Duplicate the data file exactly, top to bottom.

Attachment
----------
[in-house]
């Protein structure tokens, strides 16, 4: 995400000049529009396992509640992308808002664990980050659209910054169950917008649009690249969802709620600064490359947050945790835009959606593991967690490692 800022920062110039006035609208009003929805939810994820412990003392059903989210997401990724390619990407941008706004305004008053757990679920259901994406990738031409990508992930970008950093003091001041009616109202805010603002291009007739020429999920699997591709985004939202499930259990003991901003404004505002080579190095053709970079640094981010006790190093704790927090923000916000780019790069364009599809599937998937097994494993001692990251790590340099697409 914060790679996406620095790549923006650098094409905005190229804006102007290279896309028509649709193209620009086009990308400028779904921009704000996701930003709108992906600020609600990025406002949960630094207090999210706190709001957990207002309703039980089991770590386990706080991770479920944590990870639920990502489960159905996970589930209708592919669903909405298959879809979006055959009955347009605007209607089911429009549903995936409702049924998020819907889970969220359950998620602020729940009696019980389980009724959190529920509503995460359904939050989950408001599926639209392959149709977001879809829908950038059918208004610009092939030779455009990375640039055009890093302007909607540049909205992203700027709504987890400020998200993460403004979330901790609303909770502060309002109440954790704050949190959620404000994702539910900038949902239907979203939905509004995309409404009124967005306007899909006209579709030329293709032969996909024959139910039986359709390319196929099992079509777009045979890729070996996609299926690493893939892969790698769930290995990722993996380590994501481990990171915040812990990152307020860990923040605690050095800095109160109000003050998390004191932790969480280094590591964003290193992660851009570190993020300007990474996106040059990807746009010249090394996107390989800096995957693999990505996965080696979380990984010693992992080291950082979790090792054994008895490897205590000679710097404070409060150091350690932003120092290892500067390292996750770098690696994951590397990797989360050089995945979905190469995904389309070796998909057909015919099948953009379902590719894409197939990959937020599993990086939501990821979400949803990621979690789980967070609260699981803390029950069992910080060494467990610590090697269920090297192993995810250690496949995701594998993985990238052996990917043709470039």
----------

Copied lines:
[in-house]
């Protein structure tokens, strides 16, 4: 995400000049529009396992509640992308808002664990980050659209910054169950917008649009690249969802709620600064490359947050945790835009959606593991967690490692 800022920062110039006035609208009003929805939810994820412990003392059903989210997401990724390619990407941008706004305004008053757990679920259901994406990738031409990508992930970008950093003091001041009616109202805010603002291009007739020429999920699997591709985004939202499930259990003991901003404004505002080579190095053709970079640094981010006790190093704790927090923000916000780019790069364009599809599937998937097994494993001692990251790590340099697409 914060790679996406620095790549923006650098094409905005190229804006102007290279896309028509649709193209620009086009990308400028779904921009704000996701930003709108992906600020609600990025406002949960630094207090999210706190709001957990207002309703039980089991770590386990706080991770479920944590990870639920990502489960159905996970589930209708592919669903909405298959879809979006055959009955347009605007209607089911429009549903995936409702049924998020819907889970969220359950998620602020729940009696019980389980009724959190529920509503995460359904939050989950408001599926639209392959149709977001879809829908950038059918208004610009092939030779455009990375640039055009890093302007909607540049909205992203700027709504987890400020998200993460403004979330901790609303909770502060309002109440954790704050949190959620404000994702539910900038949902239907979203939905509004995309409404009124967005306007899909006209579709030329293709032969996909024959139910039986359709390319196929099992079509777009045979890729070996996609299926690493893939892969790698769930290995990722993996380590994501481990990171915040812990990152307020860990923040605690050095800095109160109000003050998390004191932790969480280094590591964003290193992660851009570190993020300007990474996106040059990807746009010249090394996107390989800096995957693999990505996965080696979380990984010693992992080291950082979790090792054994008895490897205590000679710097404070409060150091350690932003120092290892500067390292996750770098690696994951590397990797989360050089995945979905190469995904389309070796998909057909015919099948953009379902590719894409197939990959937020599993990086939501990821979400949803990621979690789980967070609260699981803390029950069992910080060494467990610590090697269920090297192993995810250690496949995701594998993985990238052996990917043709470039």